Stalking

“Stalking” is defined generally as the following of another person by stealth. Alternatively, it can be the following or loitering near the other person, often surreptitiously, with the purpose of annoying or harassing him or her.

There are two basic elements to the criminal offense of stalking in Washington, D.C.  The first element the prosecution must prove is that the person had the criminal intent (or mens rea) either to cause the other person emotional distress or to put the other person in reasonable fear of death or bodily injury.

Secondly, the prosecution must prove that the offender acted willfully, maliciously and repeatedly in following or harassing the other person.  “Repeatedly” is defined as more than once.  “Harassing” is defined as “engaging in a course of conduct either in person, by telephone, or in writing, directed at a specific person, which seriously alarms, annoys, frightens, or torments the person” or which causes “a reasonable person to be seriously alarmed, annoyed, frightened, or tormented.”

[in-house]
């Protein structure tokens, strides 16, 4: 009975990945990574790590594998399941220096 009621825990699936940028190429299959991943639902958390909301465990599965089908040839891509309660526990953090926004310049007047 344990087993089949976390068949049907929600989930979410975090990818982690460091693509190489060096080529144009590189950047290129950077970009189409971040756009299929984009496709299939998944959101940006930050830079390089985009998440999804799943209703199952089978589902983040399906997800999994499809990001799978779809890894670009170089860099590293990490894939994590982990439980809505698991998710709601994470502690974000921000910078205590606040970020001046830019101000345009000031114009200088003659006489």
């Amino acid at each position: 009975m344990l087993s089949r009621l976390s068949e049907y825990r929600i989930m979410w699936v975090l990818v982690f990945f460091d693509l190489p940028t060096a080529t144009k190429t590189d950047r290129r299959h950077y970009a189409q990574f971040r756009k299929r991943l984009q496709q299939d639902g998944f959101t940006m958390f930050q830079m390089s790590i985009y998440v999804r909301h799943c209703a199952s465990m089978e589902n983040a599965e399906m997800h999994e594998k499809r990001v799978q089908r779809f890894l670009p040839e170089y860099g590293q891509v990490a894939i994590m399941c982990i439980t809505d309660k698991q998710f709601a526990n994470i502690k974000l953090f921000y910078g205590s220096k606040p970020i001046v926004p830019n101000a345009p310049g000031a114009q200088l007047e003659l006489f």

The offense does not cover constitutionally protected activities, such as picketing a company during a labor dispute.

The penalty for stalking in D.C. is a maximum fine of $500 and/or up to 1 year imprisonment.  There are increased penalties for second or subsequent offenses during a two-year period or for violations of the statute when some type of protective order (e.g., temporary restraining or stay-away order) is in effect.  D.C. Criminal Code 22-3133.